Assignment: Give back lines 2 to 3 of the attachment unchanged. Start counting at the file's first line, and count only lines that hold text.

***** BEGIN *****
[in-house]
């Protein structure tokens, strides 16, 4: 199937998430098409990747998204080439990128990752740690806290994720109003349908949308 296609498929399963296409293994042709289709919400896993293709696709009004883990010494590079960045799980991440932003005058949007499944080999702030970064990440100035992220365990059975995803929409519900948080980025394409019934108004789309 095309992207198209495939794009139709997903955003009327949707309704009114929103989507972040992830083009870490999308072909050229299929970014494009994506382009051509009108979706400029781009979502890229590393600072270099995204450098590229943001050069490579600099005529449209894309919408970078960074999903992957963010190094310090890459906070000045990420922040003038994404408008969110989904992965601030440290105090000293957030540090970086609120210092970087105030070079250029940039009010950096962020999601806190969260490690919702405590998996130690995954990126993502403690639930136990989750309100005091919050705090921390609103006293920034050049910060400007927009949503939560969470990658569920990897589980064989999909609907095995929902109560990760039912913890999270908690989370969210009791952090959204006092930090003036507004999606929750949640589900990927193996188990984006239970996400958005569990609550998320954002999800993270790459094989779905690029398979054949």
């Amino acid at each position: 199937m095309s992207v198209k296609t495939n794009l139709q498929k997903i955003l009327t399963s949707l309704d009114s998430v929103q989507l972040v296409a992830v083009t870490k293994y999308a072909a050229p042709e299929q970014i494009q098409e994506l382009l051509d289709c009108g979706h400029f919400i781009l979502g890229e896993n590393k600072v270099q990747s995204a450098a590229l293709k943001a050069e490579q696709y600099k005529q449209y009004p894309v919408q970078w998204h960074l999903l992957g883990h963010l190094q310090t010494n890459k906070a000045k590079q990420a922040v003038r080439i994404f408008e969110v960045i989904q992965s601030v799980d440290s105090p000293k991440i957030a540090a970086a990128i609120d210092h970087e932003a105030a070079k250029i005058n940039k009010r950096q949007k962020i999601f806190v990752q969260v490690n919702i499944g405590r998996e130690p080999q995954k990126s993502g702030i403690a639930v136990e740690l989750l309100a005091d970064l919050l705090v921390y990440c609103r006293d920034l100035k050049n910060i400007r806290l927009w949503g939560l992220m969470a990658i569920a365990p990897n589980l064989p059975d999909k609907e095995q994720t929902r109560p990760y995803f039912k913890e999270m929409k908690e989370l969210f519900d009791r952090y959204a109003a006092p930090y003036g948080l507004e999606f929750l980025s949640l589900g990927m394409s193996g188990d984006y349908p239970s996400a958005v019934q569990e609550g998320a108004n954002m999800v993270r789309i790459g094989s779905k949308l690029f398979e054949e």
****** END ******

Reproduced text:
């Protein structure tokens, strides 16, 4: 199937998430098409990747998204080439990128990752740690806290994720109003349908949308 296609498929399963296409293994042709289709919400896993293709696709009004883990010494590079960045799980991440932003005058949007499944080999702030970064990440100035992220365990059975995803929409519900948080980025394409019934108004789309 095309992207198209495939794009139709997903955003009327949707309704009114929103989507972040992830083009870490999308072909050229299929970014494009994506382009051509009108979706400029781009979502890229590393600072270099995204450098590229943001050069490579600099005529449209894309919408970078960074999903992957963010190094310090890459906070000045990420922040003038994404408008969110989904992965601030440290105090000293957030540090970086609120210092970087105030070079250029940039009010950096962020999601806190969260490690919702405590998996130690995954990126993502403690639930136990989750309100005091919050705090921390609103006293920034050049910060400007927009949503939560969470990658569920990897589980064989999909609907095995929902109560990760039912913890999270908690989370969210009791952090959204006092930090003036507004999606929750949640589900990927193996188990984006239970996400958005569990609550998320954002999800993270790459094989779905690029398979054949």
């Amino acid at each position: 199937m095309s992207v198209k296609t495939n794009l139709q498929k997903i955003l009327t399963s949707l309704d009114s998430v929103q989507l972040v296409a992830v083009t870490k293994y999308a072909a050229p042709e299929q970014i494009q098409e994506l382009l051509d289709c009108g979706h400029f919400i781009l979502g890229e896993n590393k600072v270099q990747s995204a450098a590229l293709k943001a050069e490579q696709y600099k005529q449209y009004p894309v919408q970078w998204h960074l999903l992957g883990h963010l190094q310090t010494n890459k906070a000045k590079q990420a922040v003038r080439i994404f408008e969110v960045i989904q992965s601030v799980d440290s105090p000293k991440i957030a540090a970086a990128i609120d210092h970087e932003a105030a070079k250029i005058n940039k009010r950096q949007k962020i999601f806190v990752q969260v490690n919702i499944g405590r998996e130690p080999q995954k990126s993502g702030i403690a639930v136990e740690l989750l309100a005091d970064l919050l705090v921390y990440c609103r006293d920034l100035k050049n910060i400007r806290l927009w949503g939560l992220m969470a990658i569920a365990p990897n589980l064989p059975d999909k609907e095995q994720t929902r109560p990760y995803f039912k913890e999270m929409k908690e989370l969210f519900d009791r952090y959204a109003a006092p930090y003036g948080l507004e999606f929750l980025s949640l589900g990927m394409s193996g188990d984006y349908p239970s996400a958005v019934q569990e609550g998320a108004n954002m999800v993270r789309i790459g094989s779905k949308l690029f398979e054949e």